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Amazon event 2019: all the major hardware announcements, from greater privacy controls for Alexa to Echo Buds

The i logo The i 25/09/2019
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Amazon is handing its customers greater control over the information collected by its Alexa smart assistant as the retail giant seeks to assuage fears over how it handles customer data.

Dave Limp, senior vice president of devices and services, announced several new privacy-focused updates for its Alexa software during a presentation in Seattle, including giving users the chance to opt into the automatic deletion of voice recordings the software has picked up older than three or 18 months.

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The company was heavily criticised in April for neglecting to make clear it hired thousands of people globally to listen to voice recordings captured by Alexa, transcribing and annotating them in an effort to improve the software’s understanding of human speech.

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Amazon has repeatedly denied Alexa, which is an increasingly common feature in smartphones, speakers from third-party manufacturers and other connected devices (as well as the company’s own Echo smart speaker range), is always listening to user conversation, reiterating it only begins recording audio once it hears its default “wake word” ‘Alexa’.

The Echo Buds will compete directly with Apple's more-expensive AirPods (Photo: Amazon)

Users can opt out of humans listening to and transcribing their conversations with Alexa through the Alexa privacy hub on Amazon's website.

Other new privacy updates allow users to ask Alexa to tell them what it just heard and “Alexa, why did you do that?” in a bid to understand why the helper may have relayed incorrect information or randomly started playing music in the next few weeks, and tweaks to its internal 'wake word' engine which detects whether a user is attempting to speak to the assistant or merely speaking, to make it 50 per cent more accurate.

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Thousands of human Amazon workers are listening to your Alexa commands

"Privacy is absolutely foundational to everything we do," Mr Limp said, adding how a company "can’t be private if you don’t give customers control of their data".

“We’re investing in privacy across the board. Privacy cannot be an afterthought when it comes to the devices and services we offer our customers. It has to be foundational and built in from the beginning for every piece of hardware, software, and service that we create.”

New hardware products

Among multiple new hardware products is the company's first pair of wireless headphones powered by its Alexa digital assistant.

The Echo Buds headphones, which will compete directly with Apple's AirPods, are built with Bose Active Noise Reduction technology, detecting the sound in its wearers' environment as well as what's playing in an effort to reduce the ambient noise.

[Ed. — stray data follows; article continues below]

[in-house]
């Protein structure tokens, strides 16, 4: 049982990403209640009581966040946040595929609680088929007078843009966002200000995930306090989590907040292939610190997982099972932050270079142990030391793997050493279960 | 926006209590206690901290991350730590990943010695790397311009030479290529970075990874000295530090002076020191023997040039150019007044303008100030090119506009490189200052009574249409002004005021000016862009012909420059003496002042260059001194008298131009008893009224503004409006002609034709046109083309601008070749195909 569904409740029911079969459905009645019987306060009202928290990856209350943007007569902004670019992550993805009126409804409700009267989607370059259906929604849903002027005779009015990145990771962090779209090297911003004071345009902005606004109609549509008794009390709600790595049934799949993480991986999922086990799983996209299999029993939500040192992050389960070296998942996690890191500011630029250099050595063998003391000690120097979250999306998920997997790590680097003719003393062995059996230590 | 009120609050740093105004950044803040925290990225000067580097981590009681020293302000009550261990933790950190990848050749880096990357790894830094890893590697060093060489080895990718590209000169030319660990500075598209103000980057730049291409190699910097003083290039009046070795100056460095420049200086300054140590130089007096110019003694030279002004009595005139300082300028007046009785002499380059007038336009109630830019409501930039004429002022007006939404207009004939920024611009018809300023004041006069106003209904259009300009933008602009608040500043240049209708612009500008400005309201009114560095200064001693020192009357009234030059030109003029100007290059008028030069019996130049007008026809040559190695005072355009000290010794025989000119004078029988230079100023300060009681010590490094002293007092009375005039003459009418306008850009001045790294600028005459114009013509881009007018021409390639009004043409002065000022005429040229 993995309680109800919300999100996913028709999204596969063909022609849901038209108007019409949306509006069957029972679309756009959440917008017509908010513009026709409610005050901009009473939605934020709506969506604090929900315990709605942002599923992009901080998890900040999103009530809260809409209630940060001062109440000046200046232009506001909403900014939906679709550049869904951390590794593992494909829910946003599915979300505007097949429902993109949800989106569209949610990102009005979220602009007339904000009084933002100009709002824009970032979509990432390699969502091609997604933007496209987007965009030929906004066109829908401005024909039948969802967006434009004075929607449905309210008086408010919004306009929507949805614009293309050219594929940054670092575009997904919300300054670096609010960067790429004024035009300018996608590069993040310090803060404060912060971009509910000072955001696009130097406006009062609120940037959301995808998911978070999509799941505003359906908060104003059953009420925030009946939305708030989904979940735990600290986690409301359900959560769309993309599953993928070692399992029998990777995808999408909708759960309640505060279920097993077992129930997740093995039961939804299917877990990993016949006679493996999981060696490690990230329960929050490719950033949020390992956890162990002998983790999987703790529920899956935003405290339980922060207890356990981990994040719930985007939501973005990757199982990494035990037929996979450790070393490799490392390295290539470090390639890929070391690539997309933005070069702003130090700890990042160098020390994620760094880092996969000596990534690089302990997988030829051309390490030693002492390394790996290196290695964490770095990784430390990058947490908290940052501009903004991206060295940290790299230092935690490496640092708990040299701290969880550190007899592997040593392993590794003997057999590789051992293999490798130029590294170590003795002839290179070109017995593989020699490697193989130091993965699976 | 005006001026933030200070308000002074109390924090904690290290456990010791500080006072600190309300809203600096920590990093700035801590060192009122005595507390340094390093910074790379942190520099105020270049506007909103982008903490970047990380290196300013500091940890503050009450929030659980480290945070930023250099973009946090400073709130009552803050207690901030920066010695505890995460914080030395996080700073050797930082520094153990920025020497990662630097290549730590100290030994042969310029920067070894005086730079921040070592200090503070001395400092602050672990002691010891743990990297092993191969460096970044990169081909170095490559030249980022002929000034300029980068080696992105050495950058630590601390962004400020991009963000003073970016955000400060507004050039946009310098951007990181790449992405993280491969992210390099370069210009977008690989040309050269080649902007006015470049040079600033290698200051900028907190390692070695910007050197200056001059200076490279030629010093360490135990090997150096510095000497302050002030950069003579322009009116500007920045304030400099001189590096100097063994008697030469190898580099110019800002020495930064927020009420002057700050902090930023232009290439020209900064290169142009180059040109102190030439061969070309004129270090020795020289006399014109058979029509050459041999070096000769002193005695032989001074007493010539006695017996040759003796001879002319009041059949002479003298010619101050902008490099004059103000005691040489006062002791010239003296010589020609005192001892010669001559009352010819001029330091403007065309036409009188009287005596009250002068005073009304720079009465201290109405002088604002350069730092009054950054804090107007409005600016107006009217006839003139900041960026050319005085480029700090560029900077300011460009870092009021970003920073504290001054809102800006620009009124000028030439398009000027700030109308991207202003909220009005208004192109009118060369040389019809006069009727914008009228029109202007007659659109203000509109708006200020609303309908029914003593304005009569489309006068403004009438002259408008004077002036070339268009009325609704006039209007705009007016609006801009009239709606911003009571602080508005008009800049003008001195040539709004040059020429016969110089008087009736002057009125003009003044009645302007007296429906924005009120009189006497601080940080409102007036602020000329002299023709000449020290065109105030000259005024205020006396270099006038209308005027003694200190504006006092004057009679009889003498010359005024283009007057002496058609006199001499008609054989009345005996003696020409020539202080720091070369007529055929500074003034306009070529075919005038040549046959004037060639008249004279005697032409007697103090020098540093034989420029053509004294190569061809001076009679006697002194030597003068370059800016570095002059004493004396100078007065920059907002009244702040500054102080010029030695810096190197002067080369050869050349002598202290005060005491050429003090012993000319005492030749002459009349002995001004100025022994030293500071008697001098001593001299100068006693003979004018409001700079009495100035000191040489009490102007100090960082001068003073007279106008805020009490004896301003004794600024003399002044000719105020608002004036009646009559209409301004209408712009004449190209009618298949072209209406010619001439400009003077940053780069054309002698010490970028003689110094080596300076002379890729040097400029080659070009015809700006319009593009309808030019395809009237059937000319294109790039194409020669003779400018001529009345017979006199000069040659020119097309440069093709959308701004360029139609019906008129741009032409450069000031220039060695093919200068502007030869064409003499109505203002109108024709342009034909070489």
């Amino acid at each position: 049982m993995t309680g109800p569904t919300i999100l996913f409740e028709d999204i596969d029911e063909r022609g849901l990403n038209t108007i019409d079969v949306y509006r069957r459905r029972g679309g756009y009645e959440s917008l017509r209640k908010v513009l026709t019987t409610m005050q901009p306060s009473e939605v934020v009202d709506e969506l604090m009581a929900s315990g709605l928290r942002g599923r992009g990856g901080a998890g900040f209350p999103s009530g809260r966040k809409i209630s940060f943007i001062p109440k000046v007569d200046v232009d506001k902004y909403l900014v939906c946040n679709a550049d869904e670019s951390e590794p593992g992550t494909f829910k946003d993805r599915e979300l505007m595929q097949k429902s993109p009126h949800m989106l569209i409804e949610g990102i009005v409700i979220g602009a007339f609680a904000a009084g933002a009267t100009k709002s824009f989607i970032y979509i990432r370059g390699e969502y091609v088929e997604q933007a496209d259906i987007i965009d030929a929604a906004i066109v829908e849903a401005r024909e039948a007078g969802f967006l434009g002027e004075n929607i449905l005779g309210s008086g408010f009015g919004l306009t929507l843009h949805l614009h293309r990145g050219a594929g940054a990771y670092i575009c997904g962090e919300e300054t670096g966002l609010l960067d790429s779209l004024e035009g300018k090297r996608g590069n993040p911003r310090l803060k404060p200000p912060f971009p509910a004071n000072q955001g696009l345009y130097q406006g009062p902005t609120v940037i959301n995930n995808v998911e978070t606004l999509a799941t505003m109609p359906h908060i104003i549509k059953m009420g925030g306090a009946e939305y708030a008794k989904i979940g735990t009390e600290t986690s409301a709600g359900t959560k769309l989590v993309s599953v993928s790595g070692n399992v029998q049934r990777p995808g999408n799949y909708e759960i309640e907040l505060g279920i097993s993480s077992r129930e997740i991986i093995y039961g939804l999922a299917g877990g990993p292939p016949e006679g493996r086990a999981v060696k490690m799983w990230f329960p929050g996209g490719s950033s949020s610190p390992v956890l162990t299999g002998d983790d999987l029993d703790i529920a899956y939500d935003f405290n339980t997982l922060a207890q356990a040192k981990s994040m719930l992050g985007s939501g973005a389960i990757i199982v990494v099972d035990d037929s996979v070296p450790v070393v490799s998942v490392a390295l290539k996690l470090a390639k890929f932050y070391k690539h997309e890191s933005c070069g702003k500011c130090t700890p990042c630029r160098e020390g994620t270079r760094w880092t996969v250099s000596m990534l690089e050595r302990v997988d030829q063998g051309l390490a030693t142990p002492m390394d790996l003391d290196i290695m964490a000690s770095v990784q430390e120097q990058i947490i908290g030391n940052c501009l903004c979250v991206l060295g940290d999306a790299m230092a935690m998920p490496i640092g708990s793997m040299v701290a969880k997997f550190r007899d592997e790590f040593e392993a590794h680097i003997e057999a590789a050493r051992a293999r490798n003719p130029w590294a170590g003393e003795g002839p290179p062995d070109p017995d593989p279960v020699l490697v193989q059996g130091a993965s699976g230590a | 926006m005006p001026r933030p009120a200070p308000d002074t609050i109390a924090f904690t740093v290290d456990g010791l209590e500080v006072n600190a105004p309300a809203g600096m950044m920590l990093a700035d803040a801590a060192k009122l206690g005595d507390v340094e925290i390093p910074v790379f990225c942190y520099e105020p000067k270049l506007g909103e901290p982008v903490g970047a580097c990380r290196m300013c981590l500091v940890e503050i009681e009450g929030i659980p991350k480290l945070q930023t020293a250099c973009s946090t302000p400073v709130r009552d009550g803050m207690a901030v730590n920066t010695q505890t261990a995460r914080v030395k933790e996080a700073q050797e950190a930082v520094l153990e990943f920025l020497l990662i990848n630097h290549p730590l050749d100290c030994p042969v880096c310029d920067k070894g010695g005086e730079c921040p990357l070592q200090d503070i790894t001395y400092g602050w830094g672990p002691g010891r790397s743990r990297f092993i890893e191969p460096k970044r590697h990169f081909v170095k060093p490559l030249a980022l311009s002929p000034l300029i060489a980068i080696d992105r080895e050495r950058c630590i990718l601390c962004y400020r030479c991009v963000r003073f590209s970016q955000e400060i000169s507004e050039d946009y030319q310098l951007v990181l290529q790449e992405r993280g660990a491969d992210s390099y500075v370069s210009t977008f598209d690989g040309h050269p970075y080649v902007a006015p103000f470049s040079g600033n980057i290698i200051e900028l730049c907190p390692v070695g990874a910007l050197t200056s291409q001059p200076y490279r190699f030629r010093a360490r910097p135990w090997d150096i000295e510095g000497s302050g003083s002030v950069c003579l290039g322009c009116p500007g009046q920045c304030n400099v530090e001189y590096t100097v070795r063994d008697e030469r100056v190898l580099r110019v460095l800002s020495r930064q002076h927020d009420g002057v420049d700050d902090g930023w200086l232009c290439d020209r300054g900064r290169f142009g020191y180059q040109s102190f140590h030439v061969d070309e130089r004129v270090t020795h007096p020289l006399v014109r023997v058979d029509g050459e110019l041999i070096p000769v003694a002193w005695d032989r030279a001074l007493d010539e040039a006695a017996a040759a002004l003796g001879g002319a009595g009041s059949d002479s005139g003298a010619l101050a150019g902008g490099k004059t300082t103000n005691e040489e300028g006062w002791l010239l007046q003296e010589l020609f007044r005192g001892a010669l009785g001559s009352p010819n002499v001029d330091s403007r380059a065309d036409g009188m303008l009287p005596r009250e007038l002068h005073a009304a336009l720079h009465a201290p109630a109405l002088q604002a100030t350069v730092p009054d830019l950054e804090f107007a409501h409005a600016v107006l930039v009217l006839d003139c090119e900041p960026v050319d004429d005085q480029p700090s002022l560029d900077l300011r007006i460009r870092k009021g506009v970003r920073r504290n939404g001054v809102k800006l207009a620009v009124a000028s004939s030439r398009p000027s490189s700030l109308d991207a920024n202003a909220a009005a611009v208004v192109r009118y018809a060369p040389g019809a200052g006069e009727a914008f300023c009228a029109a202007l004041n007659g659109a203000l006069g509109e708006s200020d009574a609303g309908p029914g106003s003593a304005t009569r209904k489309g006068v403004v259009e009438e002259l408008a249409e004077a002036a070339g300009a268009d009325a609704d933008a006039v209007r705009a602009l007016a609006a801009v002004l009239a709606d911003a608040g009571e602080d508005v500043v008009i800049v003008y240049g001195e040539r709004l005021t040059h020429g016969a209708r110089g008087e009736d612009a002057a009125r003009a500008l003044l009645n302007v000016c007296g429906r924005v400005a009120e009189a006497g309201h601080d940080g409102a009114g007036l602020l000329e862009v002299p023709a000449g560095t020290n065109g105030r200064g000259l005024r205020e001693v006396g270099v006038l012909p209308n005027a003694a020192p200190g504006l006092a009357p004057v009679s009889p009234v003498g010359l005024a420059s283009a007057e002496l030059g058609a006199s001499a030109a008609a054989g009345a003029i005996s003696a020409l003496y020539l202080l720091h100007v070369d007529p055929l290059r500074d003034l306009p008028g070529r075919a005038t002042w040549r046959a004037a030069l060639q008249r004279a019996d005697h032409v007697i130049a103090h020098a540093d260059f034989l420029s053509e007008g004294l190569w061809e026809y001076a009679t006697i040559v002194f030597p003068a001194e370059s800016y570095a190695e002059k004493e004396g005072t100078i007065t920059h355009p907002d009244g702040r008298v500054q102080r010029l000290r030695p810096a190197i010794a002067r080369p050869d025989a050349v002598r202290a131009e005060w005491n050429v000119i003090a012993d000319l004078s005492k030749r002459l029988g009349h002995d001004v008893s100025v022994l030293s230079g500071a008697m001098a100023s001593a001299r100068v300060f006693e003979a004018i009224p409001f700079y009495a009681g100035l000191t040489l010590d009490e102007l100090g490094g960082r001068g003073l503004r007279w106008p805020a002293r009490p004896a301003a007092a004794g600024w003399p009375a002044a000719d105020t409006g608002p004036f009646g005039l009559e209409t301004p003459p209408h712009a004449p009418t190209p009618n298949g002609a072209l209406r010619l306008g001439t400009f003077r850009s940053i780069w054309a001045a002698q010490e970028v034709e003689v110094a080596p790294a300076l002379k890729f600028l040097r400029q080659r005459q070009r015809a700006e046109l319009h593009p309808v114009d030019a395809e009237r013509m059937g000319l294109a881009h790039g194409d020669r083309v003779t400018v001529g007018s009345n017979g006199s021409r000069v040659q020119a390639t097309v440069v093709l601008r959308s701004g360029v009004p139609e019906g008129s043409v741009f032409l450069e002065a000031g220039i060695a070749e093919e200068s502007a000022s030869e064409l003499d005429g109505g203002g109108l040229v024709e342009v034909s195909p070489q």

The Amazon Echo Buds will go on sale later in the year (Photo: Amazon)

Like Apple's recently-updated AirPods wireless headphones and its own Siri assistant, the Echo Buds can be controlled by speaking aloud to virtual helper Alexa to skip tracks on a playlist, search the internet or add items to a to-do list. Tapping and holding the headphones opens a paired smartphone's native voice assistant: Siri on iPhone or Google Assistant on Android devices.

The pair, which will cost £119.99, last around five hours of music playback per single charge, while the charging case can hold up to three additional charges.

Mr Limp also announced redesigned versions of Amazon's Echo smart speakers, which are due to go on sale in the UK later this year.

The new Amazon Echo speaker has improved internal speakers for strong bass play-back and clearer highs when listening to music, and sports a new fabric design. It will be priced at £89.99.

Echo Studio, a new smart speaker containing five directional speakers, uses Dolby Atmos and Sony 360 Reality Audio technology to deliver 3D immersive audio, pitching it against significantly larger sound systems in terms of quality. It will cost £189.99, and can be paired with select Amazon Fire TV devices.

It also announced a new £119.99 8-inch Echo Show smart speaker, a revised version of its Echo Dot speaker with an LED display showing the time, which will cost £59.99, and the Echo Flex, a plug-in smart speaker for £24.99 which allows the device to communicate with compatible smart home devices and plugs directly into a wall socket.

Echo Flex plugs straight into the wall (Photo: Amazon)

While Amazon avoids revealing exact sales figures, it confirmed more than 100m devices pre-installed with Alexa had been sold in January this year. More than 85,000 products are compatible with the assistant, which has more than 100,000 'skills', or abilities.

Amazon made net sales of £232bn (£186bn) in 2018, with the vast majority of its revenue generated by sales of electronics and other consumer products. It delivers 10bn items to consumers around the world each year.

Despite the privacy concerns, smart speaker ownership in the UK is expected to grow 47 per cent this year compared to last, according to analyst Canalys.

Amazon's Echo line, Google Home and Apple's HomePod are among the devices expected to sell 207.9m units in 2019, up from 114m units in 2018 - an 82.4 per cent rise globally.

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